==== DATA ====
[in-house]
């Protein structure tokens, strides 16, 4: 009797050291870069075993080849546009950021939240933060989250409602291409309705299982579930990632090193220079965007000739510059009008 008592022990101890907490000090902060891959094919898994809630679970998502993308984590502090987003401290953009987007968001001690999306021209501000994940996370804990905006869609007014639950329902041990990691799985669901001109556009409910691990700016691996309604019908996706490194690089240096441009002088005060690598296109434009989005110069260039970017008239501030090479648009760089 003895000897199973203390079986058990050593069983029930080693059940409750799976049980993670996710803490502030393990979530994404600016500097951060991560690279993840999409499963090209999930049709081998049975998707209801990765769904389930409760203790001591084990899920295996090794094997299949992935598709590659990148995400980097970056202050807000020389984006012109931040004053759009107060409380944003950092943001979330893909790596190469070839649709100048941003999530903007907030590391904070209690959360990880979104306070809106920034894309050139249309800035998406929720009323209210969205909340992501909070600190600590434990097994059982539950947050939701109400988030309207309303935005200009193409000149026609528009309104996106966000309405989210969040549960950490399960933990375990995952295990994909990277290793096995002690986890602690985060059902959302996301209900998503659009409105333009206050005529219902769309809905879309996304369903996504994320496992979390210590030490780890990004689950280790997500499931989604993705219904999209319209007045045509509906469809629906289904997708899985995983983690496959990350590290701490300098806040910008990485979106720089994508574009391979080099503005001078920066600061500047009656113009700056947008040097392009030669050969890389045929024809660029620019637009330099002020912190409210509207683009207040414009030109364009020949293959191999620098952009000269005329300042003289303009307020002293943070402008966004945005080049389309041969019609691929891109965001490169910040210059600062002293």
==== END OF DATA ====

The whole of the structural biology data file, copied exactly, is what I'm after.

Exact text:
[in-house]
């Protein structure tokens, strides 16, 4: 009797050291870069075993080849546009950021939240933060989250409602291409309705299982579930990632090193220079965007000739510059009008 008592022990101890907490000090902060891959094919898994809630679970998502993308984590502090987003401290953009987007968001001690999306021209501000994940996370804990905006869609007014639950329902041990990691799985669901001109556009409910691990700016691996309604019908996706490194690089240096441009002088005060690598296109434009989005110069260039970017008239501030090479648009760089 003895000897199973203390079986058990050593069983029930080693059940409750799976049980993670996710803490502030393990979530994404600016500097951060991560690279993840999409499963090209999930049709081998049975998707209801990765769904389930409760203790001591084990899920295996090794094997299949992935598709590659990148995400980097970056202050807000020389984006012109931040004053759009107060409380944003950092943001979330893909790596190469070839649709100048941003999530903007907030590391904070209690959360990880979104306070809106920034894309050139249309800035998406929720009323209210969205909340992501909070600190600590434990097994059982539950947050939701109400988030309207309303935005200009193409000149026609528009309104996106966000309405989210969040549960950490399960933990375990995952295990994909990277290793096995002690986890602690985060059902959302996301209900998503659009409105333009206050005529219902769309809905879309996304369903996504994320496992979390210590030490780890990004689950280790997500499931989604993705219904999209319209007045045509509906469809629906289904997708899985995983983690496959990350590290701490300098806040910008990485979106720089994508574009391979080099503005001078920066600061500047009656113009700056947008040097392009030669050969890389045929024809660029620019637009330099002020912190409210509207683009207040414009030109364009020949293959191999620098952009000269005329300042003289303009307020002293943070402008966004945005080049389309041969019609691929891109965001490169910040210059600062002293």